A Discussion with a Theist

A Discussion with a Theist

This discussion was the result of a modal ontological argument being shared in a group. After I objected to the argument, a theist wanted to know why I believed in Christianity as opposed to another philosophical system. What follows is the discussion that ensued. It was a very civil discussion.

Me:

I’m a Christian, and this argument is nonsense (its weakness is that modal logic is nonsense).

Theist: 

if you want to run any of the better christian arguments by me i’d be interested in what you think are good reasons to believe. i’ll present honest critiques without attack as well. i do want to hear what you think supports theism from your perspective.

honestly, as a theist… i don’t think i ever really had strong support… it was just what i was told and taught my whole life.

Me: 

The only way God can be known is through special revelation. Though the works of nature point to his existence, they cannot demonstrate which god it is. I find the cosmological and teleological arguments to be compelling because the conclusion that is drawn from them are in agreement with what Christians already know from scripture. I also find Gary Habermas’ inductive argument that infers Jesus’ resurrection from the 12 agreed upon ‘facts’ by new testament scholars to be compelling. I’m not going to hash out the arguments in detail because they have already been given elsewhere.

I favor arguing from special revelation through scripture. If you start anywhere else, you will never be able to prove Christianity because the methods that start elsewhere (empiricism, rationalism, irrationalism, etc) all lead to epistemological skepticism which would make any argument fruitless.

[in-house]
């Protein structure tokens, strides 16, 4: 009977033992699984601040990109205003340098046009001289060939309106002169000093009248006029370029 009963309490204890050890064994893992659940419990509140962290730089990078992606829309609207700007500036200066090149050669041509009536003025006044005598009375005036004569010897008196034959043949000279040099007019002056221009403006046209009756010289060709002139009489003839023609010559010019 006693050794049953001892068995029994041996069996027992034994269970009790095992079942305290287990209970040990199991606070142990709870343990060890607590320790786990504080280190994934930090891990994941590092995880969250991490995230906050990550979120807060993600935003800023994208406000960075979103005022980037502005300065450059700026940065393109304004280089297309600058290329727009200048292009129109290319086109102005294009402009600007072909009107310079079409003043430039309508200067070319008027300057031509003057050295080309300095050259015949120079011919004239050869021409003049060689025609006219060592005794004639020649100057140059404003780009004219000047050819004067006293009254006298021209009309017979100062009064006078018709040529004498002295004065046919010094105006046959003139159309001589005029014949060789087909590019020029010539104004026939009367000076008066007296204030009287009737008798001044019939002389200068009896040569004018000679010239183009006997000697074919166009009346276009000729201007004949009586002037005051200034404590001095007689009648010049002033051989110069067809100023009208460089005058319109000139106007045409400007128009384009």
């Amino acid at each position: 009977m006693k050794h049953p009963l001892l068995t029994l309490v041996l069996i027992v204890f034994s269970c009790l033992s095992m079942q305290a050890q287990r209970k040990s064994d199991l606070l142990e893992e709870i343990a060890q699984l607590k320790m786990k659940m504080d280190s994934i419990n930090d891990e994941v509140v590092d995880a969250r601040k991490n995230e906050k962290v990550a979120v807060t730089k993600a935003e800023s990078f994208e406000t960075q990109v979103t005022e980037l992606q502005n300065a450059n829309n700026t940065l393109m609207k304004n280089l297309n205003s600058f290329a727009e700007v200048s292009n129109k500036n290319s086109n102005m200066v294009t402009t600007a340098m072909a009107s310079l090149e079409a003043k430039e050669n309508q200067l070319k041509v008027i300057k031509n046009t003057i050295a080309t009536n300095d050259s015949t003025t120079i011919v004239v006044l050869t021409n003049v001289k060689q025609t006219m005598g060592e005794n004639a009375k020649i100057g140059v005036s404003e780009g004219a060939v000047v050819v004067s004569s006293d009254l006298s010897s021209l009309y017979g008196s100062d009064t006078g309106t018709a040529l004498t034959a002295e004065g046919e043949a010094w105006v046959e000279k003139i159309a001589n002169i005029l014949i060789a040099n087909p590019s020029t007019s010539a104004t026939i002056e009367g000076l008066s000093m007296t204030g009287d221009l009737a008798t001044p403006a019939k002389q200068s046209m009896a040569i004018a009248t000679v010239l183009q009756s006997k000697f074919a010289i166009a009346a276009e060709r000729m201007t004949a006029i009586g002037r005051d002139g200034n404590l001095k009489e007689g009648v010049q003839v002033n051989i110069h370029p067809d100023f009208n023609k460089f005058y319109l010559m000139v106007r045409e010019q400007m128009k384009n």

Theist: 

“The only way God can be known is through special revelation.”

you can insert ANY being you want into that as well.. its not a useful stance to the point that i’d expect one could hear the same argument from those in asylums that are talking about superman, fairies, etc.

“I find the cosmological and teleological arguments to be compelling because the conclusion that is drawn from them are in agreement with what Christians already know from scripture.”

that isn’t why the arguments should be convincing though… they should be sound, based in facts. the problem is that those arguments are often very flawed, in each of their iterations.

“I also find Gary Habermas’ inductive argument that infers Jesus’ resurrection from the 12 agreed upon ‘facts’ by new testament scholars to be compelling.”

not sure what his arguments are, but based on what i know of authorship… im not even sure jesus was real.

thank you for answering honestly though. i appreciate it. you take care, im off to a friends house for tonight, but if you respond ill be sure to catch up

Me: 

Sure. Anyone can choose their starting point. All of the philosophers in the history of philosophy chose their first principle. We, however, must start somewhere. If we don’t start somewhere, we certainly can’t validly infer conclusions because no premises would proceed it. The other choice is that we attempt to demonstrate every proposition we believe, but that would also fall into epistemological skepticism.